But Mike Kivi has brought the Bard to teenagers in a North Wales pupil referral unit who would not otherwise have read his works - thanks to predictive text.
A poet and teacher, Mr Kivi has been a part-time English teacher at Rhyl's Project 11 unit, part of Denbighshire's support services for young people, for three years.
During that time, the 64-year-old has discovered how to communicate to 40 teenagers in their own language.
In one lesson, four pupils are searching for words from one of the songs playing on the CD hidden in a word square. On the walls are lyrics from reggae legend Bob Marley's 'Stand Up For Your Rights'.
"Whatever I'm trying to get at, the first thing I do is a word search because it doesn't have the inhibition of spelling or punctuation," Mr Kivi says.
"Most of our pupils have reading problems and have cut off from books altogether. With Shakespeare, I show them Zeffirelli's Romeo and Juliet film with the subtitles and not the sound, so they have to read.
"I then give them a chunk like the balcony scene to translate into SMS and they enjoy that."
Mr Kivi retired in 1999 after teaching in some of Liverpool's most socially deprived areas, but then found he could not write poetry without the stimulus of the children. He decided to go back part-time, even after he had a heart operation.
He constantly refers to cultural references that his pupils understand such as Catherine Tate, films, music, text and their own conversation, which is allowed to flow. Rather than ask them to read a poem and comment on it, he asks questions first.
"They like to know what they're reading, so I give them questions in time order so they know where to look in the text," he says. "With a bit of luck, halfway through they get into the rhythm."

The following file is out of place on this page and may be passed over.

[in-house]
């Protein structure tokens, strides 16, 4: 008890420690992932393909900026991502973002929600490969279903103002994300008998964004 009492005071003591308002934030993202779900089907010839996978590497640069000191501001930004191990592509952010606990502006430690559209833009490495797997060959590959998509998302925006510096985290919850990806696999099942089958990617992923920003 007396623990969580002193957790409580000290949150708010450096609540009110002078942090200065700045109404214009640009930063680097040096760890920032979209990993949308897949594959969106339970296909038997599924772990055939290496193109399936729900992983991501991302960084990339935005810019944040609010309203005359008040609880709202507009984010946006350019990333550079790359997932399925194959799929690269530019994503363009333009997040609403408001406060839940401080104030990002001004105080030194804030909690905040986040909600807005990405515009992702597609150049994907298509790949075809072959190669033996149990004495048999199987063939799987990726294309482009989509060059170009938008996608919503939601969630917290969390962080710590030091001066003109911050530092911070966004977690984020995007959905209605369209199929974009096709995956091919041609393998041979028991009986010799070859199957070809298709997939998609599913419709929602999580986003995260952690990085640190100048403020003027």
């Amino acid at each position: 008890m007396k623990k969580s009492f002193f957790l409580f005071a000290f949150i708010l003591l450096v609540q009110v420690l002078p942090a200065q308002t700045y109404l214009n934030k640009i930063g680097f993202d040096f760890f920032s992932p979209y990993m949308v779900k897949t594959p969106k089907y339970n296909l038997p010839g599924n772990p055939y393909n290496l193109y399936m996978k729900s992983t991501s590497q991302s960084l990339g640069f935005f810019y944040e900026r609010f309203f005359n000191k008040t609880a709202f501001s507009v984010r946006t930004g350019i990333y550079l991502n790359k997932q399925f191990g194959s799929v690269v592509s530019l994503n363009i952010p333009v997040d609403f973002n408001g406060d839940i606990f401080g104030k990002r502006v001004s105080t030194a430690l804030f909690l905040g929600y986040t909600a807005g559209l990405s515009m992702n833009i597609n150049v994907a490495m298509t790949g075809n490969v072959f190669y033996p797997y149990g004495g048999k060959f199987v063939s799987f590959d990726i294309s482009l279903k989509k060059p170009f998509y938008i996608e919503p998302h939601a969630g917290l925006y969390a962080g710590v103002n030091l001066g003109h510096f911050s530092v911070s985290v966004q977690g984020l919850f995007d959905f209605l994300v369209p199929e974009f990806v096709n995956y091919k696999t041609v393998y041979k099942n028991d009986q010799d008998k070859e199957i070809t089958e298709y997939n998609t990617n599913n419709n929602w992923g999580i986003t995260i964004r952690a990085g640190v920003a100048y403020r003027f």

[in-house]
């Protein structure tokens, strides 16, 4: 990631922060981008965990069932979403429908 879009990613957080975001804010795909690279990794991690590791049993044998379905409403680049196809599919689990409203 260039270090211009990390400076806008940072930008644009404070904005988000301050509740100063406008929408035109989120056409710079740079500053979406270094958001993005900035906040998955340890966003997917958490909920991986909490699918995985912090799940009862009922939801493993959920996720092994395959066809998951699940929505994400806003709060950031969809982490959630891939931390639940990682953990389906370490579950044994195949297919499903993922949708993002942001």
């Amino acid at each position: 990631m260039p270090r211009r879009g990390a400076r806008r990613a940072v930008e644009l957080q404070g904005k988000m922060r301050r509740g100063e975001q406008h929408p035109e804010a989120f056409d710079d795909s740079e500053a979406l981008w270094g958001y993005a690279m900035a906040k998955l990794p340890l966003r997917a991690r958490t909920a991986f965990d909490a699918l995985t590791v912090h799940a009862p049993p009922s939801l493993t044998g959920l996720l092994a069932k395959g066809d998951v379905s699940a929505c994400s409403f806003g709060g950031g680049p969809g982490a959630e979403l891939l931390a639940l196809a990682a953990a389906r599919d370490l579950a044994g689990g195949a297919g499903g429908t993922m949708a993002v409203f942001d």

Just two of his pupils are studying for GCSE English; most are taking an entry-level certificate.
"This is a behaviour unit. That's what it's all about, the academic work is additional," he says. "We're not looking for exam results but real skills, enabling them to work and speak together, or with adults, in a mature way.
"Most of these children rejected mainstream education by the age of 11.
Here it is a social situation."
Mr Kivi, author of dozens of books of poetry for children and teenagers, says he can identify with his pupils.
"I had a bad secondary school experience in Liverpool. I was bottom of the top class for five years. The teaching was very formal and my school report was atrocious.
"I know what works because I was a sarcastic and cynical teenager myself,"
RnJ O Romeo, Romeo!
Whr4 art thou Romeo?
Deny thy fathR refUz thy nAm; o, f thou wilt not, b bt sworn my luv, Ill n longer b a Capulet Tis bt thy nAm dat iz my nME; Thou art thyself, tho, not a Montague.
wot's Montague? it iz nor h, nor f%t, Nor arm, nor fAc, nor NE othR pRt Belonging 2 a man. O, b som othR nAm!
wot's n a nAm? dat whch we caL a rOz By NE othR nAm wud smeL az swEt; So Romeo wud, wer he not Romeo calld, Retain dat dEr perfection whch he owz wo dat title. Romeo, doff dy nAm, 4 dat nAm whch iz n pRt of thee tAk aL myself.